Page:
Intel announced a new series of 5G wireless modems on Thursday that will be available in around a year and a half. The new series of chips, called XMM 8000, will support multiple gigabits-per-second speeds.
Intel is laying out the ammunition with which it plans to challenge Qualcomm, which has been ironing out the kinks in its prototype 5G modem. Intel has already taken advantage of Qualcomm’s woes with both customers and antitrust regulators, poaching orders of cellular modems that Apple previously sourced only from Qualcomm.
Intel declined to detail the performance of the new chips, which can connect everything from smartphones and tablets to sensors and cars. The silicon squares operate in both sub-6 GHz bands and millimeter waves like 28 GHz. They will support the 5G standard to be approved next month after a complex process led by Qualcomm engineer Wanshi Chen.
Intel’s first chip, called XMM 8060, will be available in the middle of 2019, while the new network infrastructure for 5G networks is expected to be installed starting in 2020. But because it could take many years to create widespread coverage, Intel’s modems can also fall back onto 2G, 3G, and 4G networks.
“Today’s wireless networks are the equivalent of data driving down a single-lane highway; tomorrow’s will need to serve as a multilane superhighway as data moves at warp speed with 5G,” said Sandra Rivera, general manager of Intel’s network platform group, in a statement. Intel has partnered with companies like Ericsson and Verizon in trials to properly prepare its chips for 5G.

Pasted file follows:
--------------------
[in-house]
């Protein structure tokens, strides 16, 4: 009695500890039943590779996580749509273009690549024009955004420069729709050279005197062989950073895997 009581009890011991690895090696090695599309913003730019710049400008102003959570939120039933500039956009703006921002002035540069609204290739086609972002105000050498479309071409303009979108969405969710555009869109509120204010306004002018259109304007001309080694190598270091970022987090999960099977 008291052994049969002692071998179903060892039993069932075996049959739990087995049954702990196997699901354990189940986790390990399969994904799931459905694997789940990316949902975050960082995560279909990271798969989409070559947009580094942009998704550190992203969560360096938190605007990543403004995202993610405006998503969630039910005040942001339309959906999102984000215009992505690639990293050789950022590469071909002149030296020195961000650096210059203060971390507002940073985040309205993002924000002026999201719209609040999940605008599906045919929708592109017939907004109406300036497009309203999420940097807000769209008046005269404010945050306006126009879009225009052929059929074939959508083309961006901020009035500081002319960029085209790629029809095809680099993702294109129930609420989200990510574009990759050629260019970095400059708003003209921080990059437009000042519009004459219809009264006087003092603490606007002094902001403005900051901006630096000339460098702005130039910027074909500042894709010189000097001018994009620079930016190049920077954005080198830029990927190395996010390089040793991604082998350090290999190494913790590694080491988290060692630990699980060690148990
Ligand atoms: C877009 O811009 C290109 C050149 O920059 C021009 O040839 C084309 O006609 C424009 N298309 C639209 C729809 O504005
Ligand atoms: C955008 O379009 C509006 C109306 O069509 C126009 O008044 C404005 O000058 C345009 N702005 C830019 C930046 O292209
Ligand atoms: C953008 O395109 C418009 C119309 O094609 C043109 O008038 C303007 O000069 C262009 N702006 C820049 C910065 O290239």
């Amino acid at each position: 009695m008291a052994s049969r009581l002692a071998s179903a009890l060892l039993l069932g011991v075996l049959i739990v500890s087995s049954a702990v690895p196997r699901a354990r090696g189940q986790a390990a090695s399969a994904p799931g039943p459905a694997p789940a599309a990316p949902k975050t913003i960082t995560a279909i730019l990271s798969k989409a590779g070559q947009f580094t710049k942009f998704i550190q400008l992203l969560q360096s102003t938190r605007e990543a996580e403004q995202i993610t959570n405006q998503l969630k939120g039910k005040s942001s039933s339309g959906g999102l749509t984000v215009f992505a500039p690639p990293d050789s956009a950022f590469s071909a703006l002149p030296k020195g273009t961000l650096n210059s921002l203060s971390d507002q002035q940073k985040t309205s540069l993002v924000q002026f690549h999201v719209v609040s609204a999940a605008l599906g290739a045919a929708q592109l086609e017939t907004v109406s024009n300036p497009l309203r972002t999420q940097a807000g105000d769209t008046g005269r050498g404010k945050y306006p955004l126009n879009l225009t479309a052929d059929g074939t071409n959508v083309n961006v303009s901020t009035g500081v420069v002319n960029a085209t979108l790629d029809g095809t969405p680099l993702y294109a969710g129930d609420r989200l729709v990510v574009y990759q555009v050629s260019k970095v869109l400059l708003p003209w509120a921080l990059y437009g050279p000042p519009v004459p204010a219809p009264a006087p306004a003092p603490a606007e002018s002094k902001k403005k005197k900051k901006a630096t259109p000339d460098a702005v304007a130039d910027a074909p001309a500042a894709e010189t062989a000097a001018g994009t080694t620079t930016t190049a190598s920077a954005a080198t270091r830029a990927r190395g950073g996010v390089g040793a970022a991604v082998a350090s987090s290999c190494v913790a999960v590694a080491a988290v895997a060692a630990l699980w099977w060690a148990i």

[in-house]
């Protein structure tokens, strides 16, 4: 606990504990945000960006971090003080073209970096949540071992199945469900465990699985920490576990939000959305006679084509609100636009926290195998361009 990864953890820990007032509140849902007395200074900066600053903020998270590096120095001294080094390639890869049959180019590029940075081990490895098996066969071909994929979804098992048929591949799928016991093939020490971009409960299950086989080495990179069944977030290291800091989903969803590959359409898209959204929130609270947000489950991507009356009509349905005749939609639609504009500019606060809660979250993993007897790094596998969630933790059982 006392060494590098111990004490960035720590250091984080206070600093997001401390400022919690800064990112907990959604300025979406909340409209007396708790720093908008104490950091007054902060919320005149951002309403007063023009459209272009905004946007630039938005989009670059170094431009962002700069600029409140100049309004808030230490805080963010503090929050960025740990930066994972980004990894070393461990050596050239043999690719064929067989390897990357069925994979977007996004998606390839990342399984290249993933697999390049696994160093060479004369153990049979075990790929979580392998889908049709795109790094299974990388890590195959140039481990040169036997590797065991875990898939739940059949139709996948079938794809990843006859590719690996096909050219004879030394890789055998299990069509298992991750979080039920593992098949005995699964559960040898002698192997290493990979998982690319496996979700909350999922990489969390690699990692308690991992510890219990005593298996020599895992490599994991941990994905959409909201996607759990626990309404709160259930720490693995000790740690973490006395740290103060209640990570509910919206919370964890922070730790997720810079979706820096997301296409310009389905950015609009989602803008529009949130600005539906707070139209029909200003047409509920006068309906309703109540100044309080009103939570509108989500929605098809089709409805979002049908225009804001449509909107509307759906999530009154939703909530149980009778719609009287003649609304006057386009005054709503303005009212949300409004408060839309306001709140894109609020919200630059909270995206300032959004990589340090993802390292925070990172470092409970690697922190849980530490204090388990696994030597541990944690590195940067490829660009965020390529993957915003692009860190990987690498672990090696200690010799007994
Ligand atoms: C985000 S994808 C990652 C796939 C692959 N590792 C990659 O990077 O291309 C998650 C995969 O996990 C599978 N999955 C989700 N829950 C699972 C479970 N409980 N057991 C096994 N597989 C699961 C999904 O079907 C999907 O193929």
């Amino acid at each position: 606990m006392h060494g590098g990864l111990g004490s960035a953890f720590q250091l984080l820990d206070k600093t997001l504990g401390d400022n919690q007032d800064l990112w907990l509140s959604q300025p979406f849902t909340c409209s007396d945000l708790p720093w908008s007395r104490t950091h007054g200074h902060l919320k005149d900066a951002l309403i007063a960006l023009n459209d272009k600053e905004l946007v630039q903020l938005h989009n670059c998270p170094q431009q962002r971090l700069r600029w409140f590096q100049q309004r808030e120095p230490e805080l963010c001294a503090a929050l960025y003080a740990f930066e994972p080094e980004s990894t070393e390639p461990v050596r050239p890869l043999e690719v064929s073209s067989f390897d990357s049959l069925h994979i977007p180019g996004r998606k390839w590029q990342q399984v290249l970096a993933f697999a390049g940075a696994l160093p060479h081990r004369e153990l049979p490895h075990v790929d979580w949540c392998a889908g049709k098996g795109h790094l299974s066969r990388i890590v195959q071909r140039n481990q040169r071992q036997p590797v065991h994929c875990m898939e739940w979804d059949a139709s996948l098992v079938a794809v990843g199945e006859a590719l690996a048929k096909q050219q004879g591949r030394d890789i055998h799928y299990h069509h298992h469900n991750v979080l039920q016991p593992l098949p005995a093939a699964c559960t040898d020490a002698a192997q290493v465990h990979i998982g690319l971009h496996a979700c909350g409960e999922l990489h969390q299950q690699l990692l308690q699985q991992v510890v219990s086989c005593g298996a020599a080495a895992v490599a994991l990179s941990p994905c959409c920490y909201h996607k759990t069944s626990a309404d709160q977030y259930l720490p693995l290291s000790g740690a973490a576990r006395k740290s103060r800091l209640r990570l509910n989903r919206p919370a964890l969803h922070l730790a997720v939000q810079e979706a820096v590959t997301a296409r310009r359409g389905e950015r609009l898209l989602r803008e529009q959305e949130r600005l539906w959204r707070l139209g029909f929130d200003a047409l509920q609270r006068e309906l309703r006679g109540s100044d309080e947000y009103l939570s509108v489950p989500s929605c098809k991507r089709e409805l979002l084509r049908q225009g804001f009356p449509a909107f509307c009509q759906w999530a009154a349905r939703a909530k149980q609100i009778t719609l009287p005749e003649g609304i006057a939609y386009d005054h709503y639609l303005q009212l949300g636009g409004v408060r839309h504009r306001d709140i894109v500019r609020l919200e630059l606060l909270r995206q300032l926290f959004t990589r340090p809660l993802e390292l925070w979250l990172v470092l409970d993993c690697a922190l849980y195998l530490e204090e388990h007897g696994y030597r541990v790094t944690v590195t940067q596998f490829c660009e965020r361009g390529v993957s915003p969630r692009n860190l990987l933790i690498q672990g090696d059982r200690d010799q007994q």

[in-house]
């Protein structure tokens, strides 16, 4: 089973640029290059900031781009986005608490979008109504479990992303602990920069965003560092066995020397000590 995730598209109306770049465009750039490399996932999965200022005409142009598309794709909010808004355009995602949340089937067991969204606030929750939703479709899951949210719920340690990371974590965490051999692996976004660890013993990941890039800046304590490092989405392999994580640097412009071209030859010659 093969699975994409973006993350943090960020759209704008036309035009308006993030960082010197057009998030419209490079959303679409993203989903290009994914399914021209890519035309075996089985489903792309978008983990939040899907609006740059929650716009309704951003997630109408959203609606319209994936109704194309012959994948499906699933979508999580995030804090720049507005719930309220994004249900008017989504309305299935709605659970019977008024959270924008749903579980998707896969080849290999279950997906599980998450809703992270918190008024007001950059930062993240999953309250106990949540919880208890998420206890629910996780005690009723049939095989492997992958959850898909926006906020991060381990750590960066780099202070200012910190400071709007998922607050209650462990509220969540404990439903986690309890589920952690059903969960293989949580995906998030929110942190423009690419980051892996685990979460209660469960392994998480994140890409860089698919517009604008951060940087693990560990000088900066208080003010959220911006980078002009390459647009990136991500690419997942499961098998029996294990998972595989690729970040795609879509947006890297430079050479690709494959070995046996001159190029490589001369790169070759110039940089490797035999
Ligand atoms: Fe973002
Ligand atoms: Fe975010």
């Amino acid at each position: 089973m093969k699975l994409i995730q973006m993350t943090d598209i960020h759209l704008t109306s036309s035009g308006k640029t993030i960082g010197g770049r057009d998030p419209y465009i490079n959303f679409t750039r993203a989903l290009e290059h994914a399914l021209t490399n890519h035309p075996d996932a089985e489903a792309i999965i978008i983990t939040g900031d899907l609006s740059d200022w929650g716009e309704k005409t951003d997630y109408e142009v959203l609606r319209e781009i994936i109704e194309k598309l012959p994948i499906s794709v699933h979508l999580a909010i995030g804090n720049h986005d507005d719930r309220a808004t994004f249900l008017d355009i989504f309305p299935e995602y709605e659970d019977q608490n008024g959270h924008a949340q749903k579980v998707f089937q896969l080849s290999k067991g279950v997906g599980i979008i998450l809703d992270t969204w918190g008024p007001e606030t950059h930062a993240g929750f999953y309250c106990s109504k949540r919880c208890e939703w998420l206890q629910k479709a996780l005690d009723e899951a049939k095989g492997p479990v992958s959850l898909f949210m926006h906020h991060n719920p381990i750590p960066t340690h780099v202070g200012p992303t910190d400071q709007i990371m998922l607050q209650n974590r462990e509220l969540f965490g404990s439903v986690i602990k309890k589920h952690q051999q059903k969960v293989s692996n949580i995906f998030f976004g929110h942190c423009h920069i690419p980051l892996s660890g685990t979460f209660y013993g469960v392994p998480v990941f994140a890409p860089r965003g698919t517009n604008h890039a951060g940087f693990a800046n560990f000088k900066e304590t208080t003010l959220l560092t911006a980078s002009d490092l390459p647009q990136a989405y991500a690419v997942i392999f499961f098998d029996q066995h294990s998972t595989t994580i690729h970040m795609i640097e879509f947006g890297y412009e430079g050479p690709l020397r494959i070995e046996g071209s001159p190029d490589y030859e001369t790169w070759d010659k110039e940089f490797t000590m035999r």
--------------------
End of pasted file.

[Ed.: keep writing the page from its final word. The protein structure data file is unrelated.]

Intel’s announcement comes more than a month after Qualcomm trumpeted the performance of its own 5G modem, which it claims will start shipping in smartphones within two years. Qualcomm recently the modem at download rates around 1.2 gigabits per second amid months of legal volleyball with Apple.
Intel also provided the spark for Qualcomm’s latest lawsuit against Apple, which allegedly roped an Intel engineer into a confidential email about source code that help in the integration of Qualcomm’s basebands. Bloomberg reports that Apple is planning iPhones and iPads for next year without Qualcomm’s modems, opting instead for Intel and Mediatek chips.
In the same announcement, Intel said that it had built a 4G modem that operates at 1.6 gigabits per second, and it will be used in commercial devices by 2019. For 5G, both Intel and Qualcomm are targeting a bandwidth of five gigabits per second, which would be around two orders of magnitude faster than what a typical smartphone does today.